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Endemoniada

Convolution Filters - Corners and Edges

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Hi guys, From what I've gathered there are four (five ?) ways to handle corners and edges when applying a box filter. 1) don't process them 2) treat the non-existent pixels as zero 3) invent values for the non-existent pixels 4) crop the result 5) see below Well, (1) is lame, (2) will mess up a simple mean filter because it's like the pixels are black, (3) may work alright but I don't know what to make the pixels, I don't want to wrap them to the other side because I'm not making tilable images, maybe I can make them the same as the edges, (4) is a pain because the destination is smaller than the source. And maybe (5) which would work something like this: simple 3x3 filter, divisor=8 -1 -2 -1 -2 20 -2 -1 -2 -1 ...now if I'm at the top left pixel, I would use: 20 -2 -2 -1 ...with the 20 on the top-left pixel. Do I change the divisor ? Maybe I use different weights ? How do I make it so it's esentially the same operation as a 'regular' pixel using the full box ? Besides the extra coding this method to me seems the best, certainly the most 'complete'. All the ugly code will be tucked away in a function I never see so I don't care how it looks. What do you guys think ? I want to make this thing the right way, I don't mind if it takes an extra day to do. I've read many articles on convolution and they all gloss over the corners and edges, I've yet to see a good explanation of available options. Any advice would be appreciated.

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I have personally done similar filtering and have found that duplicating an edge from its nearest interior pixel gives good results. i was using a 4x4 Bartlett filter to perform supersampling so i had wider base, thus, more interior pixels than you do.

I was limited to keeping the same divisor in my project so i had no choice but to replicate values.

If you are simply box filtering on a software project you could just alter the divisor, this would give the correct result, so for

20 -2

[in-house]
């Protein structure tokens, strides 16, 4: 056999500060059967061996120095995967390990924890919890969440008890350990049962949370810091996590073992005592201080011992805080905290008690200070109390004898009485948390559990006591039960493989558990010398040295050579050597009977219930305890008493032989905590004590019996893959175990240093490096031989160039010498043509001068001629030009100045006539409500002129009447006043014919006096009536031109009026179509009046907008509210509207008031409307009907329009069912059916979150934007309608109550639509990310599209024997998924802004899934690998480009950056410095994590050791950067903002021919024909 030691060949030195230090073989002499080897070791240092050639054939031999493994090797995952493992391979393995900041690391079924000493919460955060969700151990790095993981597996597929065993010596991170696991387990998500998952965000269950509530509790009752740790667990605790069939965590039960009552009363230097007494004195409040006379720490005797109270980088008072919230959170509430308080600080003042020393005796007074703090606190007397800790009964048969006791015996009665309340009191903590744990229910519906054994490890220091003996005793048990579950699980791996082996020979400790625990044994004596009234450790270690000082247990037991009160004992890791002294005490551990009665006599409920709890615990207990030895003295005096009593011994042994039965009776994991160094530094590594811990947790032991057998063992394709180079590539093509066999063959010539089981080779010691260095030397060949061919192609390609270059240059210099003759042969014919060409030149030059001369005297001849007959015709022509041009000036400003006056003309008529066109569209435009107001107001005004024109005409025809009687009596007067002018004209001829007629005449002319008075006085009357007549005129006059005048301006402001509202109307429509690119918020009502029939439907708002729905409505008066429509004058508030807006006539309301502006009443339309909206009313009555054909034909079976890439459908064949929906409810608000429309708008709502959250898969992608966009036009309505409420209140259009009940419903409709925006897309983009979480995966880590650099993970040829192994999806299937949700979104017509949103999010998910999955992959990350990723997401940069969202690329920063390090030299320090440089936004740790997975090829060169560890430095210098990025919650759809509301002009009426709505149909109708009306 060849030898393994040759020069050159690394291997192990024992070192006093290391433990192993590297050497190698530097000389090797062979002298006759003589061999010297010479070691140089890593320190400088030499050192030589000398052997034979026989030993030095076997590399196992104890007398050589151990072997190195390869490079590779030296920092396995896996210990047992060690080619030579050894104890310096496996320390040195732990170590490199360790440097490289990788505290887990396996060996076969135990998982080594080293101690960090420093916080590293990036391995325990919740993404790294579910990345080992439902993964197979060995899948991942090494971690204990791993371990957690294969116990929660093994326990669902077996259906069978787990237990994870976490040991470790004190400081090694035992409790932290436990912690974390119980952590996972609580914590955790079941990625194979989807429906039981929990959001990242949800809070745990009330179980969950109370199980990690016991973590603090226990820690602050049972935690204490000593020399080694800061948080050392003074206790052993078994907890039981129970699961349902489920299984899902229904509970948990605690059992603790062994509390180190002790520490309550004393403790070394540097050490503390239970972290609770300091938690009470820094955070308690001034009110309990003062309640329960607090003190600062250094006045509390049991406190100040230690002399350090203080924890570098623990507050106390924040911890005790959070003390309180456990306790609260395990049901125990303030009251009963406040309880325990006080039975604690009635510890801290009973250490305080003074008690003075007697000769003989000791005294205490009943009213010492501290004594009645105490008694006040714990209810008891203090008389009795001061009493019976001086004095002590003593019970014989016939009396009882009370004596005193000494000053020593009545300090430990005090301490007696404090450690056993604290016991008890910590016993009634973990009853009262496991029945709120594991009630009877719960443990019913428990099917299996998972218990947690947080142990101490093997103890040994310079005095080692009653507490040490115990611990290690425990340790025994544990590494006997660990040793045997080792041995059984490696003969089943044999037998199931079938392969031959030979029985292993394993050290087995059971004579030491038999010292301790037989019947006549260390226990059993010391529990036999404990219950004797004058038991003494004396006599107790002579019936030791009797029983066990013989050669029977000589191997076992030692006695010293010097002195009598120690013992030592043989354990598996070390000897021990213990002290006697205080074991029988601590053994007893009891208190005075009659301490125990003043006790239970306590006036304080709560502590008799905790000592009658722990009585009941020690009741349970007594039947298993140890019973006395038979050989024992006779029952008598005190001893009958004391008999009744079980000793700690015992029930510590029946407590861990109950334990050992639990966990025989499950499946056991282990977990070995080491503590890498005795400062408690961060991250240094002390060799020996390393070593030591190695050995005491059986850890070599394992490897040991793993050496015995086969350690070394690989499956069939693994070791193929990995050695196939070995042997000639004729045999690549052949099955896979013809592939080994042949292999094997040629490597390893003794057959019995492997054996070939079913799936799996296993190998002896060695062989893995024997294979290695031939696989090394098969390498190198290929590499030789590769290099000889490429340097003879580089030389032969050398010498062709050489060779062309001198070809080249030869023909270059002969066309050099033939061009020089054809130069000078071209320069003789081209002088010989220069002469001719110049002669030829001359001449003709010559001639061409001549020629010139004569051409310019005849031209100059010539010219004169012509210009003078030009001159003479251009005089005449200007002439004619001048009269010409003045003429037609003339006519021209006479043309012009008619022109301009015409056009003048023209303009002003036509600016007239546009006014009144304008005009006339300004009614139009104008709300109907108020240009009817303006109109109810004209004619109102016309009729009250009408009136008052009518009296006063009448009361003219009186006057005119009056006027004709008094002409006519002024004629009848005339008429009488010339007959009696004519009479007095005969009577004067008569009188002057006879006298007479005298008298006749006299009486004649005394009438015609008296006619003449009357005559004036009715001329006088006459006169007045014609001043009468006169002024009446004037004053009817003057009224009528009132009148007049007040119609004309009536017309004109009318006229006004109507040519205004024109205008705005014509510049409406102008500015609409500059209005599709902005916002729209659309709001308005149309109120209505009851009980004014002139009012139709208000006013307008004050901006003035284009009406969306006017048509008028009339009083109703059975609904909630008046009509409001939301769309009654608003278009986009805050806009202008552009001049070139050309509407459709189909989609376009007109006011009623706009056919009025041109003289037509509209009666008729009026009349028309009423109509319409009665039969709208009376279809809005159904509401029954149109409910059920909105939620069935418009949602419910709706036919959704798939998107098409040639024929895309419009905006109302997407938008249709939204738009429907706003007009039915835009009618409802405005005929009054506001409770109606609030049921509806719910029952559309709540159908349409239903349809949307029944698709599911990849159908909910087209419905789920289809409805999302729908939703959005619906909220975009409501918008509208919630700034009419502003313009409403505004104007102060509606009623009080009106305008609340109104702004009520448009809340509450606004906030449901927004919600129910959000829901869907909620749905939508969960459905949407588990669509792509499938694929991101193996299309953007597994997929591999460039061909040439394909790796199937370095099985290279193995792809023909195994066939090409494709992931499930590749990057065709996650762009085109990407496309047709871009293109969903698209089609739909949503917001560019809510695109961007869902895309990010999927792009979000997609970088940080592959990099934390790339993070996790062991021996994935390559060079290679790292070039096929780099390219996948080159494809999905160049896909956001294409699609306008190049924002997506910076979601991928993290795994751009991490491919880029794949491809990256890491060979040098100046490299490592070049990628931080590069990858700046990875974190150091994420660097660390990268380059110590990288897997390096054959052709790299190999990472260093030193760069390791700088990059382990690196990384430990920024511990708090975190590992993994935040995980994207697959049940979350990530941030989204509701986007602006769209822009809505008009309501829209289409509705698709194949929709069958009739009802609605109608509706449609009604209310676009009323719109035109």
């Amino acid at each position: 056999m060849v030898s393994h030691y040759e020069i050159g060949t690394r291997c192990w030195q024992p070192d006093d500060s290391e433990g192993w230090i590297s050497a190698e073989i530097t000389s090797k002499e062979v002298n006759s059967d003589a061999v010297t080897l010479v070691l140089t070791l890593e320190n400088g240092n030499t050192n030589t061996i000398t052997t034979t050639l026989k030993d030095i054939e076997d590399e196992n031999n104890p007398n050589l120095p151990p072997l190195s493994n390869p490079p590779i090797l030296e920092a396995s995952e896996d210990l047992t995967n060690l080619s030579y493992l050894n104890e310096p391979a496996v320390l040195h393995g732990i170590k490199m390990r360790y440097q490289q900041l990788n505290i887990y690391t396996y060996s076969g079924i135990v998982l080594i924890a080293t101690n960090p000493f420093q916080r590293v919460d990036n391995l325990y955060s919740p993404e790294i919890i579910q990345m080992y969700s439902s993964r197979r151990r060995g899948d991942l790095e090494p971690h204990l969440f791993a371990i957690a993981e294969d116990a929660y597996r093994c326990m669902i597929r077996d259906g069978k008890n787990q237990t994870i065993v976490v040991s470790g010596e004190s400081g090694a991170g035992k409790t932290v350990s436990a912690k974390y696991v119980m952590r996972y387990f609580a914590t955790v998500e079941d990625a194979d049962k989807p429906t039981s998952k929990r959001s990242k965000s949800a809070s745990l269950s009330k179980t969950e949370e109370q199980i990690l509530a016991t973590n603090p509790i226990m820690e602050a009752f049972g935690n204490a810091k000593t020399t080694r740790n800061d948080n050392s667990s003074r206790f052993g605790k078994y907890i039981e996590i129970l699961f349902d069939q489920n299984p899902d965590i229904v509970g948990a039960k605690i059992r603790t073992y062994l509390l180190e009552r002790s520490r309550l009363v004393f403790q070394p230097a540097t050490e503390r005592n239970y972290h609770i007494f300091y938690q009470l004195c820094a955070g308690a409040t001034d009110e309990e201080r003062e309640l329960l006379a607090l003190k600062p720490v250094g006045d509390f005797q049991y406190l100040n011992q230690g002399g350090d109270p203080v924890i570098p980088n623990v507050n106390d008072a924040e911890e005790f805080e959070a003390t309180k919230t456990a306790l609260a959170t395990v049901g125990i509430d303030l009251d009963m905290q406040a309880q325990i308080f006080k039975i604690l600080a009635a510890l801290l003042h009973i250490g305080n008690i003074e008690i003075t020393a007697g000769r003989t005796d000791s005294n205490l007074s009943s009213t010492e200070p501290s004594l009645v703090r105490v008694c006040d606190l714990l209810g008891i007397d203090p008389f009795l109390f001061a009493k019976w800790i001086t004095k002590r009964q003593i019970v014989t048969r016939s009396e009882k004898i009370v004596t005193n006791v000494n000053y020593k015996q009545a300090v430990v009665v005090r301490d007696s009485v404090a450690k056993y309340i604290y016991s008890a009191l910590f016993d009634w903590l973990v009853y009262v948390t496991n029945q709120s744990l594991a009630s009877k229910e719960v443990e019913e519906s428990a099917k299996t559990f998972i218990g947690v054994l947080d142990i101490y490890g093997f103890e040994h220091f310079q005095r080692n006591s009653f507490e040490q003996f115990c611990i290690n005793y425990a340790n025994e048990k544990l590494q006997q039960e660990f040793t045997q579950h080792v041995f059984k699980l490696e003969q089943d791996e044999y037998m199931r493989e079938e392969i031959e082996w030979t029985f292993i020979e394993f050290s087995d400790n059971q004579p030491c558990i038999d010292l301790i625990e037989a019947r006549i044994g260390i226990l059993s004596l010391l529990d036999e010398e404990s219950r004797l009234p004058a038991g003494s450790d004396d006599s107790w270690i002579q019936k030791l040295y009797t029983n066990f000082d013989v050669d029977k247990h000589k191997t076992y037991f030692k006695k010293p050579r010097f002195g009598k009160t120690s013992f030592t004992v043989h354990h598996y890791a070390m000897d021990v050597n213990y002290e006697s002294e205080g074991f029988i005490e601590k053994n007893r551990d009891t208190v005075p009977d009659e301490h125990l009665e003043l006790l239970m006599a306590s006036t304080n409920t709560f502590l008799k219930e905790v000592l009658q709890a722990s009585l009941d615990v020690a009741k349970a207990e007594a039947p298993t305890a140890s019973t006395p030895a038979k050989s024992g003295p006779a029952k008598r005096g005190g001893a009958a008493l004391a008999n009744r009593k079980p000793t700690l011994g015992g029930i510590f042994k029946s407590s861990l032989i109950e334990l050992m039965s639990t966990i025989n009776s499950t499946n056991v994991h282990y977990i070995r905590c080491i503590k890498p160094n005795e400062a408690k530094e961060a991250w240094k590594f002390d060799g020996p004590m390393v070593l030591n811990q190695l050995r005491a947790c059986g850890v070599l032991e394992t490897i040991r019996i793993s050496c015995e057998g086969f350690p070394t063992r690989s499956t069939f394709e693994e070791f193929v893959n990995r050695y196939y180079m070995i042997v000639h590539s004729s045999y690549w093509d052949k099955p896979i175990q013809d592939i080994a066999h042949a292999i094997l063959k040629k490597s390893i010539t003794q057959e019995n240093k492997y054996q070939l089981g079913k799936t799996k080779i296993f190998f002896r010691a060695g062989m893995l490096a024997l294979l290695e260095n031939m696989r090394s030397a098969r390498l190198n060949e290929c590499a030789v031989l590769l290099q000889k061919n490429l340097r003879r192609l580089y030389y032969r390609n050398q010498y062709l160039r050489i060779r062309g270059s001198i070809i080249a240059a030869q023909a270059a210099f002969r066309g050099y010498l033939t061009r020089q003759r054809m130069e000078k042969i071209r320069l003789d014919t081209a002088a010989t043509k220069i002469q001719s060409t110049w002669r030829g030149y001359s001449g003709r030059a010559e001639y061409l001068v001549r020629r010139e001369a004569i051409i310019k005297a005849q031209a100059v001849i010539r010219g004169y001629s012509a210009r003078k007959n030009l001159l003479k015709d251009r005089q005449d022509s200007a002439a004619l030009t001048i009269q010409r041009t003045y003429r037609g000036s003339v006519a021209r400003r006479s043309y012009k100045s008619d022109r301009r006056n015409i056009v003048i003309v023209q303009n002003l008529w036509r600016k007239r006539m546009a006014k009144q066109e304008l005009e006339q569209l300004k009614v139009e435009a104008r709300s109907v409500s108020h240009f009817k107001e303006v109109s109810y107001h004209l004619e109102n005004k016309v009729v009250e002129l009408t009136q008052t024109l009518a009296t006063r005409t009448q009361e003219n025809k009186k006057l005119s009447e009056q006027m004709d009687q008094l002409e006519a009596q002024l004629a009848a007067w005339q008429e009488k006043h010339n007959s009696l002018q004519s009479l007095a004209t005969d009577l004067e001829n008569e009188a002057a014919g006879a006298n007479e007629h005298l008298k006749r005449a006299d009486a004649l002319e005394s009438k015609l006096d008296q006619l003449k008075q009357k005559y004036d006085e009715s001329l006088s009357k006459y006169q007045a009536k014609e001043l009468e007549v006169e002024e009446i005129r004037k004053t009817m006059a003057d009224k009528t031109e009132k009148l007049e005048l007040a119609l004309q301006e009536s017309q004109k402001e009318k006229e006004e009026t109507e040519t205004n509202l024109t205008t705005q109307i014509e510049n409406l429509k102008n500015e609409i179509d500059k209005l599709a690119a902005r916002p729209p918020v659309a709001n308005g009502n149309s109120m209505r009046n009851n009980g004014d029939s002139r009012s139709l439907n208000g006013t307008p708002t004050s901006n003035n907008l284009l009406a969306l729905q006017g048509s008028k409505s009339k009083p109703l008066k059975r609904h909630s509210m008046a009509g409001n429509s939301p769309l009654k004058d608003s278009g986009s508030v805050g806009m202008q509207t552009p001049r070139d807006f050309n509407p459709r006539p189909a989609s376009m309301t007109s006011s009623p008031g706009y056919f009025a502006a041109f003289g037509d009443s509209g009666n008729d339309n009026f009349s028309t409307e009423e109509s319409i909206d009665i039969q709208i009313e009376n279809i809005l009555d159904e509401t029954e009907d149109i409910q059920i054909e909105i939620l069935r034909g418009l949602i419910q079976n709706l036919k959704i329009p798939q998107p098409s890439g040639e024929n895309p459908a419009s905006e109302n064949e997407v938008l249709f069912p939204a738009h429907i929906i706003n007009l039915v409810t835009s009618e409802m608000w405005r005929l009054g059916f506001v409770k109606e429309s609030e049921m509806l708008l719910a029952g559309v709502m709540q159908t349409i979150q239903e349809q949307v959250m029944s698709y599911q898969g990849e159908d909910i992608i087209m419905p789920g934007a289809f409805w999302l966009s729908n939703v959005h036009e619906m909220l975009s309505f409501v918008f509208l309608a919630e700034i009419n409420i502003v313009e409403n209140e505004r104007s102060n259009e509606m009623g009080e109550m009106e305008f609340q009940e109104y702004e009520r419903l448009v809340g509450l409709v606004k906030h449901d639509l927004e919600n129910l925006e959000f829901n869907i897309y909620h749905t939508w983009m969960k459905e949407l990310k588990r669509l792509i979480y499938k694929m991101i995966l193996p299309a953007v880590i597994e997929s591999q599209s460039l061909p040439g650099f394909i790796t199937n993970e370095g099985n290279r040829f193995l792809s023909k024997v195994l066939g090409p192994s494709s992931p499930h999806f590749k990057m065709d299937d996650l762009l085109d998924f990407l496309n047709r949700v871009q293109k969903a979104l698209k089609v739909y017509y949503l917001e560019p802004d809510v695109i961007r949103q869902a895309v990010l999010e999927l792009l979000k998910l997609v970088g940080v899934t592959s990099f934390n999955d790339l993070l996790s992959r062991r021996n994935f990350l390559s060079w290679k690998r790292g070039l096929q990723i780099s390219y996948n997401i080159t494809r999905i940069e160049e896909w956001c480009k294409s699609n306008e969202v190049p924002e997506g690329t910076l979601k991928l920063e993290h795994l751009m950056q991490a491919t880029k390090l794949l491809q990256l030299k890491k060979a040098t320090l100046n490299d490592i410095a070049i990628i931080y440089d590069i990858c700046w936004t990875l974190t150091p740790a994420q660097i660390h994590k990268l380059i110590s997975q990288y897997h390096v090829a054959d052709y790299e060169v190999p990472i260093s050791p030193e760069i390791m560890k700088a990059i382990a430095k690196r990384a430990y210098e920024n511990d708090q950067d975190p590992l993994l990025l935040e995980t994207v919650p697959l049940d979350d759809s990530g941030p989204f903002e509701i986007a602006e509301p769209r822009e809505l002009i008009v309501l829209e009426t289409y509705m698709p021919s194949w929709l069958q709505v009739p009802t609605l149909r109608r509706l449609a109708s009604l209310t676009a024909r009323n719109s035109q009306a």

-2 -1

you just divide by 6.25 rather than 8. I worked this out using

32(total weight) / 8(divisor) = 4

4 / 25(total weights of small filter) = 6.25(divisor)

unless for performance you were using shifts to divide by 8. This was my requirement for my project, since this is friendlier for implementation in hardware, rather than using a full divider. Best thing is to try a few different ways and see which gives you the smallest error, or best appearance, a large amount of graphical work is subjective anyhow, a simplification versus an almost imperceptable change is usually a wise trade off unless you require complete accuracy

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The two options I've actually seen are:

1) replicate edge pixels out to infinity

2) wrap around

Both are implementations of "invent pixel values". Both are correct, from a signal processing point of view; the first is correct if you want to use your texture without tiling (with texture clamping); the second is correct if you are tiling your texture coordinates (i e, use range outside 0-1).

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Yeah, that works too! thats essentially what i was doing, didnt make it clear that 'interior pixels' meant the ones that are under the centre of the filter. So, yeah, I meant you just repeat pixels.

Im an awkward git who didnt think of the simple way of explaining it! lol, though thats partly because i was used to a few complications in the system i was working on where I couldn't directly replicate some pixels...

My bad! :-D

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Hi guys,

Thanks for that information, it's nice to see people working on the same stuff I am.

I really have no requirements, I'm doing this in straight C(++) and don't really mind if it's not the fastest way possible (the naive approch I'm using now is fast enough, and I'm using floats.)

I like the replicating idea, it's nice and clean, and now that I know it's correct I feel satisfied with it. I will get to work on that now.

aleks, about that new divisor method you explained, you used 32 as the total weight to get the ratio, so that means I ignore the signs of the weights when I compute the new divisor ?

I'll try both methods. Right now I'm just applying mean, median, and sharpening filters so it's hard to see any difference between the methods, even if I don't process the edges at all I can't notice anything in the final result; that's why I'm looking for a 'correct' method.

Thanks again.

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